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Article

Prayers sung by the priest in the Divine Liturgy of the Coptic Orthodox Church. See Coptic church music, §4.

Article

Beng  

Ferdinand J. de Hen

Mouth bow of the Fang people of Gabon. It accompanies songs of the shamans of the Eboghe society.

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Gangana  

Iron bell of the Dogon people of Mali; it is played at funerals.

Article

Gule  

Konin Aka

Ceremonial slit drum of the Guere, Niabua, and Wobe peoples of the Ivory Coast. In the music of the secret kwi (‘spirit’) society the player holds a mirliton in his mouth and conducts a dialogue with the gule, which is later used for purely rhythmic accompaniment. The Guere also play the ...

Article

Ritual bell of the Fali people of Cameroon. It is a double clapperless iron bell which is beaten with an animal horn and used at initiation and funeral ceremonies.

Article

Laurence Libin

Unique drum of the Nyanja/Chewa people of the Kasungu district, Malawi. It is used in rain-making rites. The cylindrical wooden body has geometric designs on the side reminiscent of rock paintings of the BaTwa Pygmies, and it is thought that the drum might originally have belonged to that people. The body contains rattling elements, said to be human teeth, inserted through a hole in the side. The two heads are made from varan lizard skin. The ...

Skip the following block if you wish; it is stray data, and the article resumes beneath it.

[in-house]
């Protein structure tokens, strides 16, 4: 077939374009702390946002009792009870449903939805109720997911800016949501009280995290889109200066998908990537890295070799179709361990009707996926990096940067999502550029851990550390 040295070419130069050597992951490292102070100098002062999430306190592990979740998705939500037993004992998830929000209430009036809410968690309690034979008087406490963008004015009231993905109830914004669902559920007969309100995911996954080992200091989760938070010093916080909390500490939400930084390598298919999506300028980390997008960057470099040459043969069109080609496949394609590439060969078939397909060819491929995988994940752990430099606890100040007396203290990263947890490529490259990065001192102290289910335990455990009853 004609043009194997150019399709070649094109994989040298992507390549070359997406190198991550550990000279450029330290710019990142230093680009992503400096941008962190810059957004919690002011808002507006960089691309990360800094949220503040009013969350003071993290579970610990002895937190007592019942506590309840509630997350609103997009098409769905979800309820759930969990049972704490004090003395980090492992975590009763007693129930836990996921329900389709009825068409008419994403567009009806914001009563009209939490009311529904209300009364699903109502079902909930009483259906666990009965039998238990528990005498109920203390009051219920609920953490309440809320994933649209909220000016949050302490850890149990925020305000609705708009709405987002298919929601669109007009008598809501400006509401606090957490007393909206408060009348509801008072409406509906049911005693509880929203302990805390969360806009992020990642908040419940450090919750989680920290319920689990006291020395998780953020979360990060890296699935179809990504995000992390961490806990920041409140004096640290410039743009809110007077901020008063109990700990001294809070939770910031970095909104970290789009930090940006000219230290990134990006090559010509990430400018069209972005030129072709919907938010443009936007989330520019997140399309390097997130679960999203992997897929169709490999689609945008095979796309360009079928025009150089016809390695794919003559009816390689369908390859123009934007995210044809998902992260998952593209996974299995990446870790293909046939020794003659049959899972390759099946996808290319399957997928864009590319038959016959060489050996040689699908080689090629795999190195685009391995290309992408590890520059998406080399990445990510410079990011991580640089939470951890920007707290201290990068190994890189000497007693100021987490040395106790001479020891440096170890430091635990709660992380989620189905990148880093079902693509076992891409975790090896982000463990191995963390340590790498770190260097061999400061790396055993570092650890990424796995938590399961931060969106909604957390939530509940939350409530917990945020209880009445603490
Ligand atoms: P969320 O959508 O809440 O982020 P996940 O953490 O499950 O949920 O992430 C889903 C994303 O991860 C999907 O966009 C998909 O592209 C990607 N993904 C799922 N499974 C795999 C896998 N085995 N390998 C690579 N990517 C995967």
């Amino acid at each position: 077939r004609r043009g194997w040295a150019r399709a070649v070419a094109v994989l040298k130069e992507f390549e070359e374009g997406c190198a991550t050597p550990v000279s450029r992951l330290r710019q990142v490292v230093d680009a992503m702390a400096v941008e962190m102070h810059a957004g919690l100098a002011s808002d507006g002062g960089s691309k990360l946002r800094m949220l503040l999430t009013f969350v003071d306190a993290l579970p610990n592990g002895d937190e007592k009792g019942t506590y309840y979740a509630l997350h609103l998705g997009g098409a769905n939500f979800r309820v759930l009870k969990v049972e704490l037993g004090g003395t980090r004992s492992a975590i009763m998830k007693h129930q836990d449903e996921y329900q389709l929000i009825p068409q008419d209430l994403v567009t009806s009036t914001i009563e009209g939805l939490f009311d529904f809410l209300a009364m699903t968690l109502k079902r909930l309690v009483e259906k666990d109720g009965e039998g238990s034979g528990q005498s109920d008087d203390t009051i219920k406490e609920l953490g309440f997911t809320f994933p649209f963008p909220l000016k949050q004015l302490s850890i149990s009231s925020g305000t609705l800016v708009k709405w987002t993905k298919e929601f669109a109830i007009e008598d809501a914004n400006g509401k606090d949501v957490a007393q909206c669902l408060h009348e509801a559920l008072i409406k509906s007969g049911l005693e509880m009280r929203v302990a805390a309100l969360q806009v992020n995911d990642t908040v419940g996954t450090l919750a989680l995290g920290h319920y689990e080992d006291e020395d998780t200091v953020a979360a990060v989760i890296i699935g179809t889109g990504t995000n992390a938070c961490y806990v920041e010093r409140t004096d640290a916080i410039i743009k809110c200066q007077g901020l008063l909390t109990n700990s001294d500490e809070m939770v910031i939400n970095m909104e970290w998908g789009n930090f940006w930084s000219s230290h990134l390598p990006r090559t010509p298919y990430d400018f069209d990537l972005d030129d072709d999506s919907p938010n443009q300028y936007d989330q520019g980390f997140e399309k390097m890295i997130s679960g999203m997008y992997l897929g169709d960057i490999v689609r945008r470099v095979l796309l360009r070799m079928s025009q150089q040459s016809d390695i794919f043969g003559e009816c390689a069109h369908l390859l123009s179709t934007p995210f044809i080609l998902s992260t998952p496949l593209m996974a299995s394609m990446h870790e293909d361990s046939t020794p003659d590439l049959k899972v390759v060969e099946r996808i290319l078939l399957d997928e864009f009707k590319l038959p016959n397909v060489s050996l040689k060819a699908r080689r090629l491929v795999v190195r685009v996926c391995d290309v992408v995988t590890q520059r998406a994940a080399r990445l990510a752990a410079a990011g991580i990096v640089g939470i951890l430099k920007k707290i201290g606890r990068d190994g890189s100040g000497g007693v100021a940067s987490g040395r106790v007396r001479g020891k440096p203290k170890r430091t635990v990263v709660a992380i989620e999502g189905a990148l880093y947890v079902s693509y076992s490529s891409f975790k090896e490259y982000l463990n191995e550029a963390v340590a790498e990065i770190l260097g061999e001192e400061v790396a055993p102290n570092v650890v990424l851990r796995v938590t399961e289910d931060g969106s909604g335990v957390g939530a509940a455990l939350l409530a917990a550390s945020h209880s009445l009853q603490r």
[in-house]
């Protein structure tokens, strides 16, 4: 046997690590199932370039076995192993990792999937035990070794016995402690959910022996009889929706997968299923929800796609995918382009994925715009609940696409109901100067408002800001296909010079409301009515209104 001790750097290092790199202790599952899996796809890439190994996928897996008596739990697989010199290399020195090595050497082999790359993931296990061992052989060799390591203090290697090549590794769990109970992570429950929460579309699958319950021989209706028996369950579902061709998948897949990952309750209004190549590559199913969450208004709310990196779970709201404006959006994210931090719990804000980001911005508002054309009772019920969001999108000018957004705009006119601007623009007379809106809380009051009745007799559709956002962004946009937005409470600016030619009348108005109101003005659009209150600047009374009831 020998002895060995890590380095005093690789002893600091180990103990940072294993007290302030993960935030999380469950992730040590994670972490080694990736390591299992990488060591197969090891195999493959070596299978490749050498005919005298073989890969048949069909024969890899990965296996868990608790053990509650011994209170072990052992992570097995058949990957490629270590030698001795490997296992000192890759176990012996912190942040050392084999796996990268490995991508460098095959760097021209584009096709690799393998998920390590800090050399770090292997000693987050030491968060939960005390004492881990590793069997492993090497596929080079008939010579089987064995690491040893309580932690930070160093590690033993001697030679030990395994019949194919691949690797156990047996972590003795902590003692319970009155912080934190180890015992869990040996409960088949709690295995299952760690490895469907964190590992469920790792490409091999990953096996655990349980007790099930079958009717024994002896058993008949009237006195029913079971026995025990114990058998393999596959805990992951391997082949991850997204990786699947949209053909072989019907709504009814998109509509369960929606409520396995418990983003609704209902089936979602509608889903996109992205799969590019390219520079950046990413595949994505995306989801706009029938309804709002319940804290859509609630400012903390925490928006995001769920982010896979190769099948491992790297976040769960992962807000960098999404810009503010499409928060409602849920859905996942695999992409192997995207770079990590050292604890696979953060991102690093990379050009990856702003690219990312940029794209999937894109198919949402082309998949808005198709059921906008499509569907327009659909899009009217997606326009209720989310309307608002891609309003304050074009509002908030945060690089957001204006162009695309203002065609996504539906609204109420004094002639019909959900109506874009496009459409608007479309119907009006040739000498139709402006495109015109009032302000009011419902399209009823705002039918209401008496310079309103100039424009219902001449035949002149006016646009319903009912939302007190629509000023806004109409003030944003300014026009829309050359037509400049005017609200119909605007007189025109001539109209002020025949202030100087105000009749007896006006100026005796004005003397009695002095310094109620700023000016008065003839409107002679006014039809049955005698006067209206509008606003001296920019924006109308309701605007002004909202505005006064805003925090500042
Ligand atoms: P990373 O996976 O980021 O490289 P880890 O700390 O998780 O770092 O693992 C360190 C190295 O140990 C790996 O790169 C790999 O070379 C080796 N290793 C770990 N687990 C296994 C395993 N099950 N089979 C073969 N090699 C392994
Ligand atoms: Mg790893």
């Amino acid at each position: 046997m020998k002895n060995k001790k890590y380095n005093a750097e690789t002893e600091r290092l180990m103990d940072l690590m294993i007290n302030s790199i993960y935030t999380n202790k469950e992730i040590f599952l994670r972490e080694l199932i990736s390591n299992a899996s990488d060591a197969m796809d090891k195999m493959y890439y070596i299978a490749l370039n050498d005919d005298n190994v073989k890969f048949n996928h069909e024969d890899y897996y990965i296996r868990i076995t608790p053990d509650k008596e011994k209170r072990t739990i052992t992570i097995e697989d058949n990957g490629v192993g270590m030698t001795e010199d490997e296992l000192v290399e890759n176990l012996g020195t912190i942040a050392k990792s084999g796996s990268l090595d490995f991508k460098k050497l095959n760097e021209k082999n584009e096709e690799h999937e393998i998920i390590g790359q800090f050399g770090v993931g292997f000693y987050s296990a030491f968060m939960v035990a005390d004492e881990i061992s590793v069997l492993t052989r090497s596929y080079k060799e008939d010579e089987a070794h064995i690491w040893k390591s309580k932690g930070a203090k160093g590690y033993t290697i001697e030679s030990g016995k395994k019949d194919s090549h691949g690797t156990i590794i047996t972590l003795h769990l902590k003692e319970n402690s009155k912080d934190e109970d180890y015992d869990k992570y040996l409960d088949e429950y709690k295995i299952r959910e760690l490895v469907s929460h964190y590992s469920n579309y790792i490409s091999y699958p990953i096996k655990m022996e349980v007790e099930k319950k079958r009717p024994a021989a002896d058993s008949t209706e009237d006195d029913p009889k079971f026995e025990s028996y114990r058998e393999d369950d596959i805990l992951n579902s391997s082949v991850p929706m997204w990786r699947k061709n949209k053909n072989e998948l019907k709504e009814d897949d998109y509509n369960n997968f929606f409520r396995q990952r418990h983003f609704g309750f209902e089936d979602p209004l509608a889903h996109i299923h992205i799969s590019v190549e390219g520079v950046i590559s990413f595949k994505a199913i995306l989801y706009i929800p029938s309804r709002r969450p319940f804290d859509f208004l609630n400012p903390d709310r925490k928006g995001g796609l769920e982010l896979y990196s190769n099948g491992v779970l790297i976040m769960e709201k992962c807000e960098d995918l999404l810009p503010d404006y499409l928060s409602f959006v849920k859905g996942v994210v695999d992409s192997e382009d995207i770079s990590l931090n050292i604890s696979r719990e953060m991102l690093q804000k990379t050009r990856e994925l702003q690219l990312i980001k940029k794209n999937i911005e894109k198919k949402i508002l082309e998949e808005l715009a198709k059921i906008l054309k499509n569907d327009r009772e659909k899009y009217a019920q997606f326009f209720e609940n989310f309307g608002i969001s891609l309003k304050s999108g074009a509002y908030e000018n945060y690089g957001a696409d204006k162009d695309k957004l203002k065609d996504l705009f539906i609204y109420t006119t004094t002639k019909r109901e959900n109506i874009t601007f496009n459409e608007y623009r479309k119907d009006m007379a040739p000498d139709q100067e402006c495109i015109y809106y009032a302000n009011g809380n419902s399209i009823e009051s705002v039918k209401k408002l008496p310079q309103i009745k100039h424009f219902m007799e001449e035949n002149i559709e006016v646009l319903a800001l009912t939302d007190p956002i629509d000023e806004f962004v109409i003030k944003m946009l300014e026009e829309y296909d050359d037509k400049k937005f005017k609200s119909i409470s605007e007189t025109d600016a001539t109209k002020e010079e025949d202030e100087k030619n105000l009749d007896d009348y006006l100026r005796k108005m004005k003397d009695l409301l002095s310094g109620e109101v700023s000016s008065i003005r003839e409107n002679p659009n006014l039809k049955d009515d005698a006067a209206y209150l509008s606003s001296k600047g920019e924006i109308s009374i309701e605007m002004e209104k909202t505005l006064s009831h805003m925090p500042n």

Article

Nswezi  

Peter Hoesing

Term referring to drums associated with nswezi rituals among the Soga people of southeastern Uganda. These rituals feature a type of spirit possession called kusamira or kubandwa in which participants use music to facilitate and maintain connections with ancestral spirits. So central is this activity to possession ritual that the Lusoga verb for performing such a function is ...

Article

Psalm  

Christian Troelsgård, John Arthur Smith, Terence Bailey, Paul Doe, Alejandro Enrique Planchart and Malcolm Boyd

An ancient Near Eastern or ancient Egyptian sacred poem exhibiting the following main characteristics: a theocentric subject, short bifurcated units of literary construction and parallelism of clauses (parallelismus membrorum, ‘thought rhyme’); or a setting of such a poem to music. The Greek word itself, used in the Septuagint and the New Testament for the book of ...

Article

(b Shoah, Ethiopia, 1949). Ethiopian singer, church musician, and liturgical scholar, naturalized American. Seyoum began studying music at the age of eight and attended various religious schools in his homeland. As he grew older, he began to learn new types of performance, including the Bethlehem style of singing, Christian chant, and sacred dance. At 17 years of age, he was already named a ...

Article

Zār  

Spirit possession ceremony with music. See Egypt, Arab Republic of, §II; Oman, §2, (iv); Somalia; Sudan, Republic of, §1 ; and Yemen, Republic of .